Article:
|Mumbai To Pune ||1800/-||1,999/-||1,999/-||2,799/-|
|Pune To Mumbai ||1,899/-||1,999/-||1,999/-||2,999/-|
|Pune to Thane ||2,099/-||2,299/-||2,499/-||3,199/-|
|Thane to Pune ||2,099/-||2,299/-||2,499/-||3,199/-|
|Pune To Boriwali ||2,199/-||2,399/-||2,499/-||3,299/-|
|Pune To Outstation ||08/-Km||09/-Km||9.50/-Km||12/-Km|
|Boriwali to Pune ||2,199/-||2,399/-||2,499/-||3,299/-|
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The Mumbai-Pune Expressway is India’s first six-lane concrete, high-speed, access controlled tolled expressway. It spans a distance of 94.5 km connecting Mumbai, the administrative capital of Maharashtra state and the financial capital of India, with Pune, an industrial and educational hub. The expressway, which was fully operationalized in 2002, introduced new levels of speed and safety in automobile transportation to Indian roads. It is one of India’s busiest roads.
The expressway has reduced the travel time from Mankhurd where Mumbai city ends to Pune to about two hours. It has supplemented the older Mumbai-Pune National Highway (old NH 4) which had become extremely congested and accident-prone. (NH 4 has been renumbered NH 48 after renumbering of all national highways by National Highway Authority of India in 2010 year.) The expressway starts at Kalamboli (just before Panvel) and ends at Dehu Road (just before Pune). It cleaves through the scenic Sahyadri mountain ranges through passes and tunnels. It has six interchanges: Shedung, Chowk, Khalapur, Lonavala, Kusgaon and Talegaon.
The expressway has two carriageways, each with three concrete lanes, separated by a central divider and a tarmac or concrete shoulder on either side. Vehicles with fewer than four wheels and agricultural tractors are not permitted, although tractor-trailers (semi-trailer rigs) are permitted. The expressway handles about 43,000 PCUs daily, and is designed to handle up to 1,000,000 PCUs. This road has improved transport between these two metro cities.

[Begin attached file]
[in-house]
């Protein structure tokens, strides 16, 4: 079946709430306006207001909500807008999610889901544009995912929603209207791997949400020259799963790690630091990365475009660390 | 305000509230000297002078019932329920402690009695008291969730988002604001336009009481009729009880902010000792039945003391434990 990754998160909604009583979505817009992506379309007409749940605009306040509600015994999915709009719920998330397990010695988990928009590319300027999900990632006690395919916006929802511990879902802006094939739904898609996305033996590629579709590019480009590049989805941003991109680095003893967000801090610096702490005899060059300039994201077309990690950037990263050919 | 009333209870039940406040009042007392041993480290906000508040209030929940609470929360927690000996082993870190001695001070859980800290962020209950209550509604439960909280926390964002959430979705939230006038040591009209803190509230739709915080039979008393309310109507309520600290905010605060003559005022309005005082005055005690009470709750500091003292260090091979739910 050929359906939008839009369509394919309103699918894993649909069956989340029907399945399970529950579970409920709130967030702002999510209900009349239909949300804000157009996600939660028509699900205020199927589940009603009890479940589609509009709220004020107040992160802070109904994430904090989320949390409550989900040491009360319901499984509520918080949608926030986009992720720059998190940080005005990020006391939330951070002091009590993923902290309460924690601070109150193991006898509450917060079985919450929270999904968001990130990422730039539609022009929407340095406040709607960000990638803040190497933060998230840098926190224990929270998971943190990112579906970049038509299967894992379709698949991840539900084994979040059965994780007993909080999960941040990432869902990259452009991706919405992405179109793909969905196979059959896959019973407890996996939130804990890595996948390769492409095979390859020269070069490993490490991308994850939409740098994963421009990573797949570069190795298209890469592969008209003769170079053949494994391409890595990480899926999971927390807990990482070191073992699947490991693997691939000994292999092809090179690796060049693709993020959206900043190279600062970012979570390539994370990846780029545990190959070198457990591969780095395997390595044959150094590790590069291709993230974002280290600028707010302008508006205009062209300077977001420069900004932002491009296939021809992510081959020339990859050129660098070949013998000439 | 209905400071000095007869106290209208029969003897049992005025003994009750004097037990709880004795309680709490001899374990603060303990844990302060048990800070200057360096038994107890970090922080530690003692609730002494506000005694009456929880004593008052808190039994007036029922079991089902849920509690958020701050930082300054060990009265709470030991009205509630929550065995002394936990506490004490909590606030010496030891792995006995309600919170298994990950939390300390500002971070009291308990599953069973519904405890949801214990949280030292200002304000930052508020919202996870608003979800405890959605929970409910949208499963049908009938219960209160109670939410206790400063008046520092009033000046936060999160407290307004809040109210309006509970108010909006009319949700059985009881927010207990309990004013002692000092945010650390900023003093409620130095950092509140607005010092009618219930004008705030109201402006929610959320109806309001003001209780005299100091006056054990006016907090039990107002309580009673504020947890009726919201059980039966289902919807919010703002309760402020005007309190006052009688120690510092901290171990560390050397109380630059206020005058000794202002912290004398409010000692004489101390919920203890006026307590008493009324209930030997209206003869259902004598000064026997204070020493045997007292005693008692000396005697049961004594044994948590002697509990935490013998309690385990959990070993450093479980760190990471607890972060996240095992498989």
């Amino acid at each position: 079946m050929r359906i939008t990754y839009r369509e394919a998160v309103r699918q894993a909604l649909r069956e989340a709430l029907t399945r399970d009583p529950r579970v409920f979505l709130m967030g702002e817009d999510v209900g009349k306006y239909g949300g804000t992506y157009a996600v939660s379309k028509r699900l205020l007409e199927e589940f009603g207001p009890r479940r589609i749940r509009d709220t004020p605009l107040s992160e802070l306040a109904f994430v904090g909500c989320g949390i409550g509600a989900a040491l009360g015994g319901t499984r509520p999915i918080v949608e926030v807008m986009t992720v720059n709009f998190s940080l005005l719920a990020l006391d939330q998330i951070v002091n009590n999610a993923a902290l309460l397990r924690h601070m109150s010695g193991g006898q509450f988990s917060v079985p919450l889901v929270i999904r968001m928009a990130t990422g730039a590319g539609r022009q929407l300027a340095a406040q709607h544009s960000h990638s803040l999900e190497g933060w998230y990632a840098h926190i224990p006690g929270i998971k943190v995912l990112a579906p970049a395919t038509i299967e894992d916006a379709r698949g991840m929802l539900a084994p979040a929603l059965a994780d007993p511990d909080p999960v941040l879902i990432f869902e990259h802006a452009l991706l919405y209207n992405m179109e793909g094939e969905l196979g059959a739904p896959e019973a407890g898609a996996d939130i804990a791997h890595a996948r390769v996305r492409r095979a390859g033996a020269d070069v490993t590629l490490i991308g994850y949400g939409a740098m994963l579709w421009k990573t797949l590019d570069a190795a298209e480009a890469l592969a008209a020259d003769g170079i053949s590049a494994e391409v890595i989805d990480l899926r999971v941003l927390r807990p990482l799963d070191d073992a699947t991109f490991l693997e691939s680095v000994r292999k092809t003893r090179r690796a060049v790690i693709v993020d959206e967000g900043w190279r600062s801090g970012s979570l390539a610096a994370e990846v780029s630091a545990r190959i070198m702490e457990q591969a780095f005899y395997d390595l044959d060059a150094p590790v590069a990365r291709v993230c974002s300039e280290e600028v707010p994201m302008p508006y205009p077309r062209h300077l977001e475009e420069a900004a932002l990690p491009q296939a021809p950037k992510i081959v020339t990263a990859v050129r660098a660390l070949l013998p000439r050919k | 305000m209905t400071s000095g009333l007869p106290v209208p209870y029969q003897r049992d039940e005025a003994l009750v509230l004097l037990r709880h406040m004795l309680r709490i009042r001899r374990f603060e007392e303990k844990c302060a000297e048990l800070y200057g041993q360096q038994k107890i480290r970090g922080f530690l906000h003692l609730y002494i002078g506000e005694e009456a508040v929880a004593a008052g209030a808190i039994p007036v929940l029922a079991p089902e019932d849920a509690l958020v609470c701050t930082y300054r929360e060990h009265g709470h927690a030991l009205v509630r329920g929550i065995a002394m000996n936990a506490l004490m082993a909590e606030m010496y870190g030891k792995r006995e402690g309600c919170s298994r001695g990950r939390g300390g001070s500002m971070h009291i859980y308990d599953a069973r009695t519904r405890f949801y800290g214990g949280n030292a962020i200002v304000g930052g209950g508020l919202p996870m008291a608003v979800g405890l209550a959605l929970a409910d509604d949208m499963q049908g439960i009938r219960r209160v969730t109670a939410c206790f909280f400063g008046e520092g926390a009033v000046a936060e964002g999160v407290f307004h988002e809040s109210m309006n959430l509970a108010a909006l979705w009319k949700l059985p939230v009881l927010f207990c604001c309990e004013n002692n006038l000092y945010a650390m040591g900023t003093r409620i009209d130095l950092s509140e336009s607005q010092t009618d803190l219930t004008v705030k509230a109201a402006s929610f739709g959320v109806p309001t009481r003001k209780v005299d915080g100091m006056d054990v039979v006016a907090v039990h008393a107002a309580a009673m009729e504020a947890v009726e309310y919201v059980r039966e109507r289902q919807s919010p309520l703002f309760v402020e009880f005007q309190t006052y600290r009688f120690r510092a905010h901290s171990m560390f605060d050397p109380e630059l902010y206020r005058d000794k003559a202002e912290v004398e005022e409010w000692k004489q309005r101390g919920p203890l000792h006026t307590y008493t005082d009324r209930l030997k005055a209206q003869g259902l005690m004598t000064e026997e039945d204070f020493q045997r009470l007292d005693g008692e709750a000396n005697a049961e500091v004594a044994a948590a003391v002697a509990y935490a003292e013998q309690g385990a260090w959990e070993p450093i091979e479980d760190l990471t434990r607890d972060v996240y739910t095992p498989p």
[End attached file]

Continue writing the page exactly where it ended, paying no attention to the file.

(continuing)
The Government of Maharashtra appointed RITES and Scott Wilson Kirkpatrick in 1990 to carry out feasibility studies for the new expressway to be operated on toll basis. RITES submitted its report in 1994 with the estimated cost of project at ₹11.46 billion (US$180 million).
The government of Maharashtra entrusted the work of the construction of Mumbai-Pune expressway to MSRDC in March 1997 on Build-Operate-Transfer basis with permission to collect toll for 30 years. The Ministry of Environment and Forests, Government of India gave environmental clearance on 13 October 1997 and forest clearance on 11 November 1997.
The tender notice was published in leading newspapers all over India and also on the Internet. Due to the wide publicity, 133 tenders were sold and 55 tenders were received on 18 December 1997. After technical and financial evaluation, work orders were given on 1 January 1998 to four contractors. Thereafter tenders for widening of Khandala and Lonavala-Khandala bypass works were invited. The tenders were received on 24 August 1998 and orders were issued on 4 September 1998.